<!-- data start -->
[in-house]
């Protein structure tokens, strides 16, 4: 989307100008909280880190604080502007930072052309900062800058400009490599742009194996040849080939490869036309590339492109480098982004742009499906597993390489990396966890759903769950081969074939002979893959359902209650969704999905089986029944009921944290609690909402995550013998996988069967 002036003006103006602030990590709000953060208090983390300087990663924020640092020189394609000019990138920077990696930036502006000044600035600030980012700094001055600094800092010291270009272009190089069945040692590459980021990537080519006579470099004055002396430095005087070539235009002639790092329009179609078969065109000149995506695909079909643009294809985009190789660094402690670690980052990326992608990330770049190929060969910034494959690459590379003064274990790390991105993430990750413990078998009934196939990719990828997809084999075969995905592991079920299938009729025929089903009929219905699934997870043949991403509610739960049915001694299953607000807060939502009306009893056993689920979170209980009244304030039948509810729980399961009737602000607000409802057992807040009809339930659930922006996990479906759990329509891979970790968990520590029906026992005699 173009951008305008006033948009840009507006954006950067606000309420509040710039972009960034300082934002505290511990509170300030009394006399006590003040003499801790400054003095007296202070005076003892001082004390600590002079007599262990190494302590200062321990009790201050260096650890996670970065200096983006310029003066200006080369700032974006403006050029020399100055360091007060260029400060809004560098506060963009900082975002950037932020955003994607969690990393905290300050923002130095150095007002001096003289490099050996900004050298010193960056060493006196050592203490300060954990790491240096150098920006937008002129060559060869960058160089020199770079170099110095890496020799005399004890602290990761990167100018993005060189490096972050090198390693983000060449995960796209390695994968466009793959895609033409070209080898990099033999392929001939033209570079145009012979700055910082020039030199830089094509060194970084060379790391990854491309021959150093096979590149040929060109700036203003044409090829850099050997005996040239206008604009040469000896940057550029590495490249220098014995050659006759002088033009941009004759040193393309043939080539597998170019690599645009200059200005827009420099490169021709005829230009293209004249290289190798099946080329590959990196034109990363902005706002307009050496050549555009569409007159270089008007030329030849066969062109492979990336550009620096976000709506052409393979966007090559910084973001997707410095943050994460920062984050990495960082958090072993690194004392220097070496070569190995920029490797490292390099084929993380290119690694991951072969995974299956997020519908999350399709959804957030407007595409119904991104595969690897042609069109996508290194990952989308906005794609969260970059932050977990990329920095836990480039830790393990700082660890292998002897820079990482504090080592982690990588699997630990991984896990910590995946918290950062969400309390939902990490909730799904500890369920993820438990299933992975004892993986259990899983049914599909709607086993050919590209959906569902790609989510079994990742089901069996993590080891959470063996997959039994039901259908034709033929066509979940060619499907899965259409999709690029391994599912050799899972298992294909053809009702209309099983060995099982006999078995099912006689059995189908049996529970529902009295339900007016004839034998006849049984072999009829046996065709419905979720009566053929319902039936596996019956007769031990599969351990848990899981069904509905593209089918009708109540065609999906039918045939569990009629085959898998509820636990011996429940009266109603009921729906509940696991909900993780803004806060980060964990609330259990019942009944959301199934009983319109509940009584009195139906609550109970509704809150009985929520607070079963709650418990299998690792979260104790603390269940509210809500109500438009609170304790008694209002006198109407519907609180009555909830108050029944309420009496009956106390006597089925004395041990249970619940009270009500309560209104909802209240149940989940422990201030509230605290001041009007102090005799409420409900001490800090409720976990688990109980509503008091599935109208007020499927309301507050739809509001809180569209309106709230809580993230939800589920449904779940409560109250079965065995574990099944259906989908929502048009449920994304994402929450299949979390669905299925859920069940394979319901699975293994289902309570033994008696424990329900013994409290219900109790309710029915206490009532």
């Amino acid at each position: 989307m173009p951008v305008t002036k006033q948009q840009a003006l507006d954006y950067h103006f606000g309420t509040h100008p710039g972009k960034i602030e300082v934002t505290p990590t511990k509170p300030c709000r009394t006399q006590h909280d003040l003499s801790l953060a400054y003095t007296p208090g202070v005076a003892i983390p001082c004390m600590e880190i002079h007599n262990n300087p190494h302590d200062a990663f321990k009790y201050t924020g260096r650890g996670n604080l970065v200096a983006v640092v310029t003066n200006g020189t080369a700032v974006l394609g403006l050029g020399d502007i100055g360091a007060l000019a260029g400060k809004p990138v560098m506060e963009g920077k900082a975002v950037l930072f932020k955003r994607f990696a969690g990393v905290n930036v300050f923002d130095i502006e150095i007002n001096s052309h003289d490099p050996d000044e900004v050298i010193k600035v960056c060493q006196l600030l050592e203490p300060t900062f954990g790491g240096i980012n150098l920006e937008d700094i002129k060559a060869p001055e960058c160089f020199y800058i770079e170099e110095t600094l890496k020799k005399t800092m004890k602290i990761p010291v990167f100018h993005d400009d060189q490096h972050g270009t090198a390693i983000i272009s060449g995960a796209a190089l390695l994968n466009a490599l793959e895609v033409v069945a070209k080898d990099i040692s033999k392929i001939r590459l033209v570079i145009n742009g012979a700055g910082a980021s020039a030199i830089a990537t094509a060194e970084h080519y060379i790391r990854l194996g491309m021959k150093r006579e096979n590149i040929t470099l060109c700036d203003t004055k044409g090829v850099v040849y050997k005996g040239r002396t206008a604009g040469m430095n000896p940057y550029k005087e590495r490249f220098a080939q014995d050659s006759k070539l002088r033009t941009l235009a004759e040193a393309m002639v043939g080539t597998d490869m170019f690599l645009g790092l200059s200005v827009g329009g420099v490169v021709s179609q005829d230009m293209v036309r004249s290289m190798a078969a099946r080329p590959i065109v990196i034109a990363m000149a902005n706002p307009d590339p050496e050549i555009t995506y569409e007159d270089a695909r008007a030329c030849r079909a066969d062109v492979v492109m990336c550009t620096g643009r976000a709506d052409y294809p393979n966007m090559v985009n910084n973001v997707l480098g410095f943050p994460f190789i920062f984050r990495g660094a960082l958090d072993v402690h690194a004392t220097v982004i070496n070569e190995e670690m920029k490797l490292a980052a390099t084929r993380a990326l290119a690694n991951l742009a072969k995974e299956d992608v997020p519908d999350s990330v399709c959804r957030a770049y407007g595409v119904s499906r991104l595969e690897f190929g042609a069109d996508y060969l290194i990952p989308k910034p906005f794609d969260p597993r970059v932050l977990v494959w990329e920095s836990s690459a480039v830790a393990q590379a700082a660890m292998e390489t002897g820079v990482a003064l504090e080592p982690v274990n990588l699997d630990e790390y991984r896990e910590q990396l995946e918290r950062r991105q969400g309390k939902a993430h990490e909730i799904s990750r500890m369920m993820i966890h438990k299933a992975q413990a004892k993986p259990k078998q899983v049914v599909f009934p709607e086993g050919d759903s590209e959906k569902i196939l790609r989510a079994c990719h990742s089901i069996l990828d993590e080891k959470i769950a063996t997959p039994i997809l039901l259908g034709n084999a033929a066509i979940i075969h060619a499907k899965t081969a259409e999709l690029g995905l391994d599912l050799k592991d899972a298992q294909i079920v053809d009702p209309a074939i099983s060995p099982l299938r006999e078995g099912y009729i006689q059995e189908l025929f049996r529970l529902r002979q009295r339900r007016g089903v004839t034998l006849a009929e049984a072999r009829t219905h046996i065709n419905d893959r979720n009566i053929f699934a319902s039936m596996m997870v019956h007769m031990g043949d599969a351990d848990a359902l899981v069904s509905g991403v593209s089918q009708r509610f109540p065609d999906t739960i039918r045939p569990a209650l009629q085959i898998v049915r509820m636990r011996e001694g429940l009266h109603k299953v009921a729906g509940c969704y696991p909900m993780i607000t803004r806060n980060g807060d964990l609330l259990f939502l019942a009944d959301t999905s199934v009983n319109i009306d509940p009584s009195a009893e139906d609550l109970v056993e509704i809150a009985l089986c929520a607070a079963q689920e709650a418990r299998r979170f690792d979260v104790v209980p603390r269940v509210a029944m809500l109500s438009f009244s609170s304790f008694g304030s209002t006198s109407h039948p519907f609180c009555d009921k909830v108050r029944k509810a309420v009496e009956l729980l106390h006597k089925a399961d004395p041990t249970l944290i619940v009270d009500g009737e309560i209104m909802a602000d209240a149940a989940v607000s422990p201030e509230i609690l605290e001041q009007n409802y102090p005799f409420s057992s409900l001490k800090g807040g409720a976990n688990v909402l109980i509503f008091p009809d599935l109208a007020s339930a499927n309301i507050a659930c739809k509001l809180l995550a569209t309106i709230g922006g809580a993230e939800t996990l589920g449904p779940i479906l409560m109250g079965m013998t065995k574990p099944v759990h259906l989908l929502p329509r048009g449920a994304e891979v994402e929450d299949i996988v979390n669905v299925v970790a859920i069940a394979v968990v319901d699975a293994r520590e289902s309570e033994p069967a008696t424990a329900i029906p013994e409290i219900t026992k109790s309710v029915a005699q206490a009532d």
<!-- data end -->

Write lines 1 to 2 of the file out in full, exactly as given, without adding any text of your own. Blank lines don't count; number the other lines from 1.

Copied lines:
[in-house]
């Protein structure tokens, strides 16, 4: 989307100008909280880190604080502007930072052309900062800058400009490599742009194996040849080939490869036309590339492109480098982004742009499906597993390489990396966890759903769950081969074939002979893959359902209650969704999905089986029944009921944290609690909402995550013998996988069967 002036003006103006602030990590709000953060208090983390300087990663924020640092020189394609000019990138920077990696930036502006000044600035600030980012700094001055600094800092010291270009272009190089069945040692590459980021990537080519006579470099004055002396430095005087070539235009002639790092329009179609078969065109000149995506695909079909643009294809985009190789660094402690670690980052990326992608990330770049190929060969910034494959690459590379003064274990790390991105993430990750413990078998009934196939990719990828997809084999075969995905592991079920299938009729025929089903009929219905699934997870043949991403509610739960049915001694299953607000807060939502009306009893056993689920979170209980009244304030039948509810729980399961009737602000607000409802057992807040009809339930659930922006996990479906759990329509891979970790968990520590029906026992005699 173009951008305008006033948009840009507006954006950067606000309420509040710039972009960034300082934002505290511990509170300030009394006399006590003040003499801790400054003095007296202070005076003892001082004390600590002079007599262990190494302590200062321990009790201050260096650890996670970065200096983006310029003066200006080369700032974006403006050029020399100055360091007060260029400060809004560098506060963009900082975002950037932020955003994607969690990393905290300050923002130095150095007002001096003289490099050996900004050298010193960056060493006196050592203490300060954990790491240096150098920006937008002129060559060869960058160089020199770079170099110095890496020799005399004890602290990761990167100018993005060189490096972050090198390693983000060449995960796209390695994968466009793959895609033409070209080898990099033999392929001939033209570079145009012979700055910082020039030199830089094509060194970084060379790391990854491309021959150093096979590149040929060109700036203003044409090829850099050997005996040239206008604009040469000896940057550029590495490249220098014995050659006759002088033009941009004759040193393309043939080539597998170019690599645009200059200005827009420099490169021709005829230009293209004249290289190798099946080329590959990196034109990363902005706002307009050496050549555009569409007159270089008007030329030849066969062109492979990336550009620096976000709506052409393979966007090559910084973001997707410095943050994460920062984050990495960082958090072993690194004392220097070496070569190995920029490797490292390099084929993380290119690694991951072969995974299956997020519908999350399709959804957030407007595409119904991104595969690897042609069109996508290194990952989308906005794609969260970059932050977990990329920095836990480039830790393990700082660890292998002897820079990482504090080592982690990588699997630990991984896990910590995946918290950062969400309390939902990490909730799904500890369920993820438990299933992975004892993986259990899983049914599909709607086993050919590209959906569902790609989510079994990742089901069996993590080891959470063996997959039994039901259908034709033929066509979940060619499907899965259409999709690029391994599912050799899972298992294909053809009702209309099983060995099982006999078995099912006689059995189908049996529970529902009295339900007016004839034998006849049984072999009829046996065709419905979720009566053929319902039936596996019956007769031990599969351990848990899981069904509905593209089918009708109540065609999906039918045939569990009629085959898998509820636990011996429940009266109603009921729906509940696991909900993780803004806060980060964990609330259990019942009944959301199934009983319109509940009584009195139906609550109970509704809150009985929520607070079963709650418990299998690792979260104790603390269940509210809500109500438009609170304790008694209002006198109407519907609180009555909830108050029944309420009496009956106390006597089925004395041990249970619940009270009500309560209104909802209240149940989940422990201030509230605290001041009007102090005799409420409900001490800090409720976990688990109980509503008091599935109208007020499927309301507050739809509001809180569209309106709230809580993230939800589920449904779940409560109250079965065995574990099944259906989908929502048009449920994304994402929450299949979390669905299925859920069940394979319901699975293994289902309570033994008696424990329900013994409290219900109790309710029915206490009532």